Development of Water Treatment Plant
Disclaimer: This work has been submitted by a student. This is not an example of the work written by our professional academic writers. You can view samples of our professional work here.
Any opinions, findings, conclusions or recommendations expressed in this material are those of the authors and do not necessarily reflect the views of UK Essays.
Published: Wed, 18 Jul 2018
Access to safe drinking-water is essential to health, a basic human right and a component of effective policy for health protection. The nature and form of drinking-water standards may vary among countries and regions. There is no single approach that is universally applicable. A number of governmental and non-governmental agencies provide guidance on safeguarding the quality of public water supplies. The documents according to which the treatment plant for disaster struck region is established are:-
- GUIDELINES FOR DRINKING WATER QUALITY by WORLD HEALTH ORGANIZATION in GENEVA’08
- GUIDANCE FOR SAFEGUARDING THE QUALITY OF PUBLIC WATER SUPPLIES by DRINKING WATER INSPECTORATE, U.K.
- SPHERE MINIMUM STANDARDS FOR HUMANITARIAN RELIEF
Here we present a brief description of what role these have in providing safe water to the public.
WHO Guidelines for drinking water: Guidelines for Drinking-water Quality explains requirements to ensure drinking-water safety, including minimum procedures and specific guideline values, and how those requirements are intended to be used. The Guidelines describe reasonable minimum requirements of safe practice to protect the health of consumers and/or derive numerical “guideline values” for constituents of water or indicators of water quality. WHO analyzes the water quality on the following aspects:-
1. Microbial aspect: – Securing the microbial safety of drinking-water supplies is based on the use of multiple barriers, from catchment to consumer, to prevent the contamination of drinking-water or to reduce contamination to levels not injurious to health. Faecally derived pathogens are the principal concerns in setting health-based targets for microbial safety. In addition to faecally borne pathogens, other microbial hazards (e.g., guinea worm [Dracunculus medinensis], toxic cyanobacteria and Legionella) may be of public health importance under specific circumstances. The parameters most commonly measured to assess microbial safety are as follows:
- E. coli: zero E. coli per 100 ml of water
- Residual chlorine: in the range of 0.2-1 mg/litre.
2. Chemical aspect: – A number of chemical contaminants have been shown to cause adverse health effects in humans as a consequence of prolonged exposure through drinking-water. The prescribed concentration of certain chemicals in purified water is as under:
3. Radiological aspects :-The health risk associated with the presence of naturally occurring radionuclides in drinking-water should also be taken into consideration, although the contribution of drinking-water to total exposure to radionuclides is very small under normal circumstances. Formal guideline values are not set for individual radionuclides in drinking-water.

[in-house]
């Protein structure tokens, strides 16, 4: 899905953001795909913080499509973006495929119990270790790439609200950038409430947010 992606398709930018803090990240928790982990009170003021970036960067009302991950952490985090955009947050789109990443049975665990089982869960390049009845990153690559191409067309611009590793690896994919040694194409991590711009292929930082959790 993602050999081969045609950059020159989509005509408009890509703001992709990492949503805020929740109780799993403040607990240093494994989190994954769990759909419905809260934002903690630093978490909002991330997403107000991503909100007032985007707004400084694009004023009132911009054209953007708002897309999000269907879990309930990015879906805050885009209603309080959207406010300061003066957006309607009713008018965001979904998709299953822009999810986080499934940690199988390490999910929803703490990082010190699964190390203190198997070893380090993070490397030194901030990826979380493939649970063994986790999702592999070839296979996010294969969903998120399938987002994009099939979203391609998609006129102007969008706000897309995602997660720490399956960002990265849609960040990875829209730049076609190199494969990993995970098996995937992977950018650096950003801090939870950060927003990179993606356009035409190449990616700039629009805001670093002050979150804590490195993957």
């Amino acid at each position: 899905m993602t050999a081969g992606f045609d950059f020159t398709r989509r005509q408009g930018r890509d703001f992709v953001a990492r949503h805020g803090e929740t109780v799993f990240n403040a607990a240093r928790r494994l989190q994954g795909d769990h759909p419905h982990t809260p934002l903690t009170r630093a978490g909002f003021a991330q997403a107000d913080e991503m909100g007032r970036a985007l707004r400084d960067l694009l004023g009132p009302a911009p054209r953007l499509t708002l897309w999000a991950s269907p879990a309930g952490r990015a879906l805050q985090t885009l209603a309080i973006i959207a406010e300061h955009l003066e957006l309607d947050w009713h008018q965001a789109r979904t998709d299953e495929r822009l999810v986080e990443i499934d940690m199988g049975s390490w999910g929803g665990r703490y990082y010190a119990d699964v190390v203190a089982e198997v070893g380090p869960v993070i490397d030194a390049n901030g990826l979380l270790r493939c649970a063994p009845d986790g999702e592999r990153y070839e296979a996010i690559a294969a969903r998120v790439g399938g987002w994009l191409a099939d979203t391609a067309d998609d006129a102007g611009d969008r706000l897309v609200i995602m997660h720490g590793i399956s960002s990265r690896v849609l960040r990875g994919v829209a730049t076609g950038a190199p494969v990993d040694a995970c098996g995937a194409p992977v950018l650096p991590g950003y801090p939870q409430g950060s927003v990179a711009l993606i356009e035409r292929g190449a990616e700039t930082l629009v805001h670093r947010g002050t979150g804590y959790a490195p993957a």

4. Acceptability aspects :- Water should be free of tastes and odours that would be objectionable to the majority of consumers. Changes in the normal appearance, odour or taste of a drinking-water supply may signal changes in the quality of the raw water source or deficiencies in the treatment process and should be investigated.
Regulations according to Drinking Water Inspectorate, UK: The water quality regulations set legal standards for water, which must be met by water companies in England and . Many of the standards are based on World Health Organization guidelines and include very wide safety margins. The regulations and standards are on the DWI web site at www.dwi.gov.uk. As the ‘guardians of drinking water quality’, the main role of the Drinking Water Inspectorate is to enforce the regulations and check that water companies in England supply water that is safe to drink and meets the standards set in the regulations.
Sphere Minimum Standards For: The Sphere Project was launched in 1997 by a group of humanitarian NGOs and the Red Cross and Red Crescent movement. The main objective of water supply and sanitation programmes in disasters is to reduce the transmission of faeco-oral diseases and exposure to disease-bearing vectors through the promotion of good hygiene practices, the provision of safe drinking water and the reduction of environmental health risks and by establishing the conditions that allow people to live with good health, dignity, comfort and security.
- There are no faecal coliforms per 100ml at the point of delivery.
- Water is treated with a disinfectant so that there is a free chlorine residual at the tap of 0.5mg per litre and turbidity is below 5 NTU
- Average water use for drinking, cooking and personal hygiene in any household is at least 15 litres per person per day
- The maximum distance from any household to the nearest water point is 500 metres
Till now we have discussed the parameters and respective standards prescribed by various organizations for drinking water quality. We now turn to our problem…
OBJECTIVE: – To construct a water treatment plant for a disaster struck area in the Far east for a population of about 1500 internally displaced people that agrees with the provisions of WHO guidelines, U.K. Regulations and Sphere minimum standards and to discuss the likely microbial challenges that the plant might face and their potential impact on water quality.
Details of the water source: The only available water source is a limestone spring fed pond whose chemical analysis report is as under:-
All the other parameters are believed to be in accordance with the U.K. regulations
The desired plant supplies water to 1500 people and according to the Sphere Minimum Standards, an individual’s daily need of water is approximately 15 litres. This means that the capacity of the plant must be about 22500 litres per day (22.5 kilolitres/day)